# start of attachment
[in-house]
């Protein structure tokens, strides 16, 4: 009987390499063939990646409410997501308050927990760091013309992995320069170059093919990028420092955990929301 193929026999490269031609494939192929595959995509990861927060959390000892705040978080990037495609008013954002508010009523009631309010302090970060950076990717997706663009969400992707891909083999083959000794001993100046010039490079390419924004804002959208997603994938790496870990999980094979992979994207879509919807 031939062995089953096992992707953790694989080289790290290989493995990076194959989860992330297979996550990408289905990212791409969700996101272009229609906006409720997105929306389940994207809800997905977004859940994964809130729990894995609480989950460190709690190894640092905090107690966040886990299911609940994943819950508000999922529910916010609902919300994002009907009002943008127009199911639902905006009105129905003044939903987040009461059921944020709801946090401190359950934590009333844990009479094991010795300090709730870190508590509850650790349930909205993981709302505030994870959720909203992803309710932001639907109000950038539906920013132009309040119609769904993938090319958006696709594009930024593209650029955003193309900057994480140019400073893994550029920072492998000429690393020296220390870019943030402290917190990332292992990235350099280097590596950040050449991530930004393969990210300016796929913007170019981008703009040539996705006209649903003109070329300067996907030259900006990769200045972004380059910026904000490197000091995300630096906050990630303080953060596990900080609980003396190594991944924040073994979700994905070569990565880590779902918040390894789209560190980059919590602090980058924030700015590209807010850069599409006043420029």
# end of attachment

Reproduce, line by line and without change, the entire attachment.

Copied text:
[in-house]
């Protein structure tokens, strides 16, 4: 009987390499063939990646409410997501308050927990760091013309992995320069170059093919990028420092955990929301 193929026999490269031609494939192929595959995509990861927060959390000892705040978080990037495609008013954002508010009523009631309010302090970060950076990717997706663009969400992707891909083999083959000794001993100046010039490079390419924004804002959208997603994938790496870990999980094979992979994207879509919807 031939062995089953096992992707953790694989080289790290290989493995990076194959989860992330297979996550990408289905990212791409969700996101272009229609906006409720997105929306389940994207809800997905977004859940994964809130729990894995609480989950460190709690190894640092905090107690966040886990299911609940994943819950508000999922529910916010609902919300994002009907009002943008127009199911639902905006009105129905003044939903987040009461059921944020709801946090401190359950934590009333844990009479094991010795300090709730870190508590509850650790349930909205993981709302505030994870959720909203992803309710932001639907109000950038539906920013132009309040119609769904993938090319958006696709594009930024593209650029955003193309900057994480140019400073893994550029920072492998000429690393020296220390870019943030402290917190990332292992990235350099280097590596950040050449991530930004393969990210300016796929913007170019981008703009040539996705006209649903003109070329300067996907030259900006990769200045972004380059910026904000490197000091995300630096906050990630303080953060596990900080609980003396190594991944924040073994979700994905070569990565880590779902918040390894789209560190980059919590602090980058924030700015590209807010850069599409006043420029």